In the Acts of the Apostles, we find that this salvation brought to God’s people includes us, and we see the beginnings of the Church.
In the Epistles, we see how those closest to Jesus teach us how to live as a result of our salvation.
And in Revelation, we see the ultimate fulfillment of God’s promise to give us hope.
The Bible is our story that unites us together as God’s people—God’s family.
A family is strongest when all members worship together. We are created to worship God. That is that God-shaped hole in our hearts. If it is not filled properly with God, we seek out substitutes and try to make due.
God required all Israel to offer their sacrifices at the Temple, three times a year—Passover, Pentecost, and Tabernacles. In doing this, all Israel would come together multiple times a year to unite themselves as one to God. It is often said, “The family that prays together, stays together.” This is demonstrated In Israel’s history.
Israel was one nation, until Reheboam, David’s grandson, rejected the opportunity to re-unite his crumbling kingdom by lowering taxes and putting an end to the draft. So the kingdom split in two, North and South. The Northern Kingdom of Israel no longer wished to come together with Southern Kingdom of Judah, and as a result, set up their own false temple at Shechem—thus making themselves a new family—apart from the family of God. Rejecting God’s protection, the Northern Kingdom was over-taken by the Assyrians in 722 and are not mentioned again really until Jesus encounters the Samaritan Woman.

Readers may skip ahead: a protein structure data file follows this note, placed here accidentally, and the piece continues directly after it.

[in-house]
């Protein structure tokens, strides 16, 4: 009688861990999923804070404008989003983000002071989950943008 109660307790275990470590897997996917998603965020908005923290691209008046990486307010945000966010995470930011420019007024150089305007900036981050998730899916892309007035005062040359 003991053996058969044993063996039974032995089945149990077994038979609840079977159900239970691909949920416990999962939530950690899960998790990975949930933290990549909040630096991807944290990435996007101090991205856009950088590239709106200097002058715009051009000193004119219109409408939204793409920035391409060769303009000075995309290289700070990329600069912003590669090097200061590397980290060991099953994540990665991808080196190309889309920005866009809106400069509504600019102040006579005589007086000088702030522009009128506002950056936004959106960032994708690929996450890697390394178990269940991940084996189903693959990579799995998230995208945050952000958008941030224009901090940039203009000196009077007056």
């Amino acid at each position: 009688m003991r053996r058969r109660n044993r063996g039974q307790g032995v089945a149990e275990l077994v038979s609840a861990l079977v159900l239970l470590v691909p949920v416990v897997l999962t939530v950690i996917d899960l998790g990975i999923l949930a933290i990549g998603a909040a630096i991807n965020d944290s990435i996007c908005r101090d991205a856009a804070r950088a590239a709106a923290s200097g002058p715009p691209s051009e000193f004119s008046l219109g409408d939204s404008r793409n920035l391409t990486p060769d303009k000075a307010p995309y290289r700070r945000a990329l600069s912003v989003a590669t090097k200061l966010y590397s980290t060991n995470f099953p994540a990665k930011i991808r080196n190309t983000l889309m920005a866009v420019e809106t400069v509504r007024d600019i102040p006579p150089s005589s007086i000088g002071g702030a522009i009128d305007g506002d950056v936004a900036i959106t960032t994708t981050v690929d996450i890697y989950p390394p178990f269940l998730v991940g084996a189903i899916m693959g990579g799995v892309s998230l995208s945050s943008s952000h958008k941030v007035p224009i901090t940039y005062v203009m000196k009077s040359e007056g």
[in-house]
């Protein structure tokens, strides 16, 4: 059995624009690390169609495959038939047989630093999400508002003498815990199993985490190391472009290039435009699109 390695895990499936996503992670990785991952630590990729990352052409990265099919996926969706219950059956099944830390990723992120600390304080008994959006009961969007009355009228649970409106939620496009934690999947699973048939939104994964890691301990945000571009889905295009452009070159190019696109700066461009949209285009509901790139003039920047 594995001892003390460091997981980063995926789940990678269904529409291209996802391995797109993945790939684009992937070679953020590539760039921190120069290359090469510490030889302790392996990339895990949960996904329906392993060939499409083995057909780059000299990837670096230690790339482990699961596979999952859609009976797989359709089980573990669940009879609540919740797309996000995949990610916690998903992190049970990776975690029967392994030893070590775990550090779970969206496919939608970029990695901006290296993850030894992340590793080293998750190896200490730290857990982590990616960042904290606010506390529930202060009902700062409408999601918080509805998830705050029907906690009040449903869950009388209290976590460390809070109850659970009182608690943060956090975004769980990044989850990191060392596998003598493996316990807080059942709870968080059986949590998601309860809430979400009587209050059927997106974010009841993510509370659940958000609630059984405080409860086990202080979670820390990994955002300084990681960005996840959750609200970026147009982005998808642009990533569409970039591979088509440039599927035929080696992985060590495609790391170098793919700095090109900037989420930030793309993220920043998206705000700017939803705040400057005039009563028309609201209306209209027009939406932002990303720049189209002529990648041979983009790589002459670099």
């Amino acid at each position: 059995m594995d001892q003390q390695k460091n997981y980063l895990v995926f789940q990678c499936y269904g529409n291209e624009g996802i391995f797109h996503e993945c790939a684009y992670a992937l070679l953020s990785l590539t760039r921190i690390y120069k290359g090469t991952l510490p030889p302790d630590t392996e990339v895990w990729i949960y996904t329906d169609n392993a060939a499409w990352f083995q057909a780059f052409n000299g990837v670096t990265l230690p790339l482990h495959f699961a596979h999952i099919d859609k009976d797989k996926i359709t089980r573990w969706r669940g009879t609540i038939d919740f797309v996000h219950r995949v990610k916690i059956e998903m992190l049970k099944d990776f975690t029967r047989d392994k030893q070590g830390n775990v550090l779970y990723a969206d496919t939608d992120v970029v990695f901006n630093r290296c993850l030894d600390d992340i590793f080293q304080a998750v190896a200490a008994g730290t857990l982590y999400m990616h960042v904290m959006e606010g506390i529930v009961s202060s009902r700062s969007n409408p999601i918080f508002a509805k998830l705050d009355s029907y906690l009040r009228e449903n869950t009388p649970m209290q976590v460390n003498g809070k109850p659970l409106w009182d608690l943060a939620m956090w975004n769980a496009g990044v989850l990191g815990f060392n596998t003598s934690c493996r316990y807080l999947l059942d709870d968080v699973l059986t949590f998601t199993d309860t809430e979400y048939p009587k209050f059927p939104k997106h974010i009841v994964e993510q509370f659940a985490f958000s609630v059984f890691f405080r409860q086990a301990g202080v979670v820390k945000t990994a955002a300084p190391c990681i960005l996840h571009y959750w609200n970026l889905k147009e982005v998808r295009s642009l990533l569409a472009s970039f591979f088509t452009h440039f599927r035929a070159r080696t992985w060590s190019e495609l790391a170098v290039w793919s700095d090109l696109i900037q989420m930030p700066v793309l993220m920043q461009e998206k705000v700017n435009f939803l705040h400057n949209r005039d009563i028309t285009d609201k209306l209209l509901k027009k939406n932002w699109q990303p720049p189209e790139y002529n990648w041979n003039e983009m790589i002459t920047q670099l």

Worship in the Old Testament had a purpose. God required the three Pilgrimage Festivals so that all his people would come together to confess their sins, make reparation for their sins, offer themselves fully to God, offer their possessions, and finally to dine with Him and with each other. Our union with God unites us with those created in his image—all humanity.
But in the Old Testament, this worship was incomplete. The Letter to the Hebrews tells us that Old Testament worship was a shadow—a copy—of the worship taking place in heaven. This is why sin offerings were continually being offered, because the people still remained in their sins. Yet, through the one offering of Jesus Christ, those sins are forgiven, and we are then incorporated into the true worship of God—not a shadow. In coming together as Christians to worship God in the Sacrament of the Body and blood of Jesus Christ, we are included in that one sacrifice for our salvation. Because of Christ’s one offering, our sins are truly and perfectly removed. And in our participation in the Mass, we offer ourselves completely to God, and we dine with him with heavenly food.
Our presence here, unites us to each other and secures anew that sacred bond we all share with each other and to God.
So Beloved, what we are doing today is very important. We are gathering together as a family to receive our rules, remember our story, and worship God. But as we head out to eat together, let us remember why we need to remember our familial bonds: we are to strengthen ourselves to encounter the culture and convert them to Christ. Luckily, we don’t have to undergo the task the way Israel had to—by killing everything and dedicating everything to God by fire. We don’t have to do it that way, but our task is just as comprehensive: we have to convert the whole world.
Last week proved that we cannot settle for merely contenting ourselves with laws which benefit the Christian viewpoint. Laws can be changed. We must take on the much more daunting task of converting the heart of the culture, so that laws that benefit us are superfluous. And this task is why it is essential that we meet together, because we are going to need the support of our family.
In the Name of the F, S, and HS. Amen.